Part 2: Jabberywoky DreamsWritten by K.S. Fellow
Part 2: jabberwoky dreams
In a rather jabberwoky place on moors of placid mists and night’s dim kiss, my face could find no grimace, for a land so rich in untapped joy was hardly a thing to dismiss. No sun light shone, no golden gleam, just a light white and uncanny as bone. So driven with mist and unseen nooks, skies that could not cope with simple ponderings of foolish mind, it was a tinging peak of eternity, a peace one could find. “Where a place is so like unlikely...I gaze in it’s gaze and I am confound to find no answer in any of my bewilderments of such an out stretching land.” I looked as one would look into a mirror, and not realize there own self’s familiar stare. In this distance came a soft tone, a man’s voice in which understanding shown, yet voice was detached of me, and had no awareness of my presence, and before me land became dim form of inside a humble home. The man so free spirited sat in his chair as he sprawled out in his acomadating lair, “Twas not a day in life when I wished not a cloud to dampen suns sweltering purge upon my brow...yet not a day when I have not wished for a quenching pond, yet none has been collected by rains for my pleaser or peace.” With a stir I was compelled to make my self known to him, he, so sturdy and rooted in a life I wished to weave into. So meekly I spoke, “I can be as collected rain, I can be a pond, for such a pure fellow as you, you must be eased to peace...for a heart as yours truly deserves to be quenched, dear sire.” The man’s deep and focused gaze did not flicker in any direction, it stayed pined like an arrow to one spot as he seemed unsure of my voice, then I heard him murmur under a determined strength that seemed always to ring in even his meekest of tones, “A voice like spring winds I have heard in my mind, though not of my thoughts...they could not be...a women in mist waiting for me.....a women I can not see...this can not surly be. Is this a dream that I abide, a place where unworldly secrets can linger and hide.” With a stand, I wondered at these words, moors slowly devouring image of this dreaming man, with an echoed plea I cried out, “Do not leave, I am real! You must know this with out a doubt!” Yet all that was there before my wetted stare, blurred emptiness of unnamed moors, “I am dreaming. Not just he.” And swirling skies ripped of there wonders, a cloth woven perfect then torn, and what was beyond them came my opened eyes, and awakening.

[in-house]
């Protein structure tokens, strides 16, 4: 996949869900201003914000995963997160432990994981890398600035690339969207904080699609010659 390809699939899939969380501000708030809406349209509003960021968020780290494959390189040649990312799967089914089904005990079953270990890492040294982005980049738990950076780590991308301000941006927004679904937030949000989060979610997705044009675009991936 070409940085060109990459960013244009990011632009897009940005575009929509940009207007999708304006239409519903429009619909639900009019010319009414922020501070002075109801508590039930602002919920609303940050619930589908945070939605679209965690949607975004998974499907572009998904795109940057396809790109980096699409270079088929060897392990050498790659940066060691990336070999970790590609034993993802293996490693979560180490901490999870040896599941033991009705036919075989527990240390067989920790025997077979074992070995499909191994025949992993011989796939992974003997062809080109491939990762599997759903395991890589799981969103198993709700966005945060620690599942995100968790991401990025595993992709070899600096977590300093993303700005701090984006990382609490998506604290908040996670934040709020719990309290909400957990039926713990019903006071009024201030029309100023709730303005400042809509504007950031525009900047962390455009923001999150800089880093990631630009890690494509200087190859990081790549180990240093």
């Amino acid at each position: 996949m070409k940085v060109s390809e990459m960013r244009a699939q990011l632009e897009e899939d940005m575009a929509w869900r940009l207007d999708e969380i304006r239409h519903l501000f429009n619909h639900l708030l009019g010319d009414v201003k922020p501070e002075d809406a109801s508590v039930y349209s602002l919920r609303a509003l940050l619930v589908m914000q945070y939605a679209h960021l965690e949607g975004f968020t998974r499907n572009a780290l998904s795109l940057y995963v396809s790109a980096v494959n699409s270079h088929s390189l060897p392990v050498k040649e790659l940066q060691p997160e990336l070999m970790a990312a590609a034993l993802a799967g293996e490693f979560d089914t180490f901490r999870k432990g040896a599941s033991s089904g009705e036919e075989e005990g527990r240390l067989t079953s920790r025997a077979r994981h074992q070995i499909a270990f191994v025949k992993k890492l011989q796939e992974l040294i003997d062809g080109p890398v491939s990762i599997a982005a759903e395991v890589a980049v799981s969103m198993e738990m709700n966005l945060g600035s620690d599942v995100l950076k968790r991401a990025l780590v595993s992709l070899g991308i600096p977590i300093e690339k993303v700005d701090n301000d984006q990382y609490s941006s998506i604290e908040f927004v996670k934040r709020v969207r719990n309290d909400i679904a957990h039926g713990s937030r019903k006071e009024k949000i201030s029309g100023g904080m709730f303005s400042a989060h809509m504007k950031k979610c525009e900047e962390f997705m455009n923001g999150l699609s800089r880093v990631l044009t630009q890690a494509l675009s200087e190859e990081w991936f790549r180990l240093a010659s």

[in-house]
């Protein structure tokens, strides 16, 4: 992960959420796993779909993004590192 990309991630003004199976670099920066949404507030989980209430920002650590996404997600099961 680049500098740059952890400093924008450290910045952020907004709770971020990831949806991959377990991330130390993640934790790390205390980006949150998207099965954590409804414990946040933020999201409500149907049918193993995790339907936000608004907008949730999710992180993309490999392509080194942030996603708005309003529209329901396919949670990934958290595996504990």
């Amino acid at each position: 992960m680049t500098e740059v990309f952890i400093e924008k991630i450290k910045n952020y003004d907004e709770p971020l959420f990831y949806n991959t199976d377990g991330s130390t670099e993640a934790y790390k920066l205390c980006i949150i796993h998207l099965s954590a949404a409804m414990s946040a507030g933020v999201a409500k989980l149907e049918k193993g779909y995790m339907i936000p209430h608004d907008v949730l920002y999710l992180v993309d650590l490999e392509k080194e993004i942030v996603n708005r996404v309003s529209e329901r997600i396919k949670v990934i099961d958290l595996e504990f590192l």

Children's Stories – the EssentialsWritten by Ann Harth
There is no specific formula for children's fiction. There are, however, some necessities. Whether you are writing a humorous picture book or a coming-of-age novel for young adults, you will need: a main character, a setting, a problem or goal and a satisfying ending.
Develop protagonists that your readers will care about. Create characters that are same age or a little older than your target audience. Make them real and believable. Allow your characters to make mistakes and have embarrassing moments. Children aren't perfect. They can't identify with a protagonist who is. Give Molly Squinch an obsession with worms or inability to complete anything. Make Henry Steed stumble and turn red when a certain teacher comes near. Develop a character who is real enough to be living next door.
Your setting has to be clear, but incidental. This is where show, don't tell comes into play. Weave an awareness of setting through action and dialogue. Don't allow description to put brakes on your pace. Children's eyes tend to glaze over when faced with blocks of description. You may have written an award-winning paragraph about a mountain backdrop – save it. Most ten-year-olds will not be interested. Use it for your next adult novel.
*Problem or goal
This is your plot. Give your character a problem, or a wish. Push him gently toward solution to his problem or fulfillment of his goal. Then toss in an obstacle. He must overcome it using his own ingenuity and/or skill. When he's succeeded, throw him another one and then maybe a third. You can make things really interesting by making each hurdle a little higher than last. The most important thing here is to allow protagonist to conquer his own problems or achieve his own goals. Try not to depend on coincidences and avoid allowing an adult or older brother to swoop in and save day.